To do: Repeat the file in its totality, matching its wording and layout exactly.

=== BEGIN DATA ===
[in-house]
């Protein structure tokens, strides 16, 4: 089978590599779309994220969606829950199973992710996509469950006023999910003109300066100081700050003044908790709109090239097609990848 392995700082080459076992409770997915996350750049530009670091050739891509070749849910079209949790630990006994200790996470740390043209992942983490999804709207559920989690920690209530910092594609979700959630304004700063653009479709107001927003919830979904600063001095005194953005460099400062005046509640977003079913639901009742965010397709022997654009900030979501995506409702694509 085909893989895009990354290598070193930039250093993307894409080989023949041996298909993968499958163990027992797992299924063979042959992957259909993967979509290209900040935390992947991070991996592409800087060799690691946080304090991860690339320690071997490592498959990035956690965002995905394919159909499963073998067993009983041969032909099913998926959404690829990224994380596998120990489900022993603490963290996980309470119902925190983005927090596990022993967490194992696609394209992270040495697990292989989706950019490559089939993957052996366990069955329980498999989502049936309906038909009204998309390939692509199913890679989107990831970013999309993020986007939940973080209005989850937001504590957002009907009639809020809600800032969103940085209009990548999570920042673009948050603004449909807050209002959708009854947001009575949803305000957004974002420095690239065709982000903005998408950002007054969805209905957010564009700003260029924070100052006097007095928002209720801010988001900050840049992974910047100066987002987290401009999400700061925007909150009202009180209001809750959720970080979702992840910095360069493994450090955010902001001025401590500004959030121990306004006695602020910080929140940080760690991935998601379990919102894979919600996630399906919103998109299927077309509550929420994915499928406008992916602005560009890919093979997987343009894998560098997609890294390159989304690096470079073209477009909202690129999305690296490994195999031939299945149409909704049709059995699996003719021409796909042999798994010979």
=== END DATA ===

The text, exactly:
[in-house]
């Protein structure tokens, strides 16, 4: 089978590599779309994220969606829950199973992710996509469950006023999910003109300066100081700050003044908790709109090239097609990848 392995700082080459076992409770997915996350750049530009670091050739891509070749849910079209949790630990006994200790996470740390043209992942983490999804709207559920989690920690209530910092594609979700959630304004700063653009479709107001927003919830979904600063001095005194953005460099400062005046509640977003079913639901009742965010397709022997654009900030979501995506409702694509 085909893989895009990354290598070193930039250093993307894409080989023949041996298909993968499958163990027992797992299924063979042959992957259909993967979509290209900040935390992947991070991996592409800087060799690691946080304090991860690339320690071997490592498959990035956690965002995905394919159909499963073998067993009983041969032909099913998926959404690829990224994380596998120990489900022993603490963290996980309470119902925190983005927090596990022993967490194992696609394209992270040495697990292989989706950019490559089939993957052996366990069955329980498999989502049936309906038909009204998309390939692509199913890679989107990831970013999309993020986007939940973080209005989850937001504590957002009907009639809020809600800032969103940085209009990548999570920042673009948050603004449909807050209002959708009854947001009575949803305000957004974002420095690239065709982000903005998408950002007054969805209905957010564009700003260029924070100052006097007095928002209720801010988001900050840049992974910047100066987002987290401009999400700061925007909150009202009180209001809750959720970080979702992840910095360069493994450090955010902001001025401590500004959030121990306004006695602020910080929140940080760690991935998601379990919102894979919600996630399906919103998109299927077309509550929420994915499928406008992916602005560009890919093979997987343009894998560098997609890294390159989304690096470079073209477009909202690129999305690296490994195999031939299945149409909704049709059995699996003719021409796909042999798994010979």